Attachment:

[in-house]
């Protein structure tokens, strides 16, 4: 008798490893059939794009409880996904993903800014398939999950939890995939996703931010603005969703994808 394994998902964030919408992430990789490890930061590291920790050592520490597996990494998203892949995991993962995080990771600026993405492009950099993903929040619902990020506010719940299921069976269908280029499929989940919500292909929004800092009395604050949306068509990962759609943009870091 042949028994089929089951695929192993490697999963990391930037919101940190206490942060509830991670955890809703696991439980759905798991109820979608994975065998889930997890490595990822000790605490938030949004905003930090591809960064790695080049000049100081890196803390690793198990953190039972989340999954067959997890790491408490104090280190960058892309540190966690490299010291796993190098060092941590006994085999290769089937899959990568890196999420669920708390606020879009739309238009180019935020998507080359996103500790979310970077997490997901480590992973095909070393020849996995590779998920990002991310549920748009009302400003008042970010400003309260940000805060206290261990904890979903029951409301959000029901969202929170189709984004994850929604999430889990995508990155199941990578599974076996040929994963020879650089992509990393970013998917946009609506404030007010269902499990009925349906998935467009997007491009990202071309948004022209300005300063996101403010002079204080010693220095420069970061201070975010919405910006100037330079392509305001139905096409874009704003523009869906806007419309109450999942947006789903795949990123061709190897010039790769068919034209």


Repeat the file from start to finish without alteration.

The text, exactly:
[in-house]
């Protein structure tokens, strides 16, 4: 008798490893059939794009409880996904993903800014398939999950939890995939996703931010603005969703994808 394994998902964030919408992430990789490890930061590291920790050592520490597996990494998203892949995991993962995080990771600026993405492009950099993903929040619902990020506010719940299921069976269908280029499929989940919500292909929004800092009395604050949306068509990962759609943009870091 042949028994089929089951695929192993490697999963990391930037919101940190206490942060509830991670955890809703696991439980759905798991109820979608994975065998889930997890490595990822000790605490938030949004905003930090591809960064790695080049000049100081890196803390690793198990953190039972989340999954067959997890790491408490104090280190960058892309540190966690490299010291796993190098060092941590006994085999290769089937899959990568890196999420669920708390606020879009739309238009180019935020998507080359996103500790979310970077997490997901480590992973095909070393020849996995590779998920990002991310549920748009009302400003008042970010400003309260940000805060206290261990904890979903029951409301959000029901969202929170189709984004994850929604999430889990995508990155199941990578599974076996040929994963020879650089992509990393970013998917946009609506404030007010269902499990009925349906998935467009997007491009990202071309948004022209300005300063996101403010002079204080010693220095420069970061201070975010919405910006100037330079392509305001139905096409874009704003523009869906806007419309109450999942947006789903795949990123061709190897010039790769068919034209």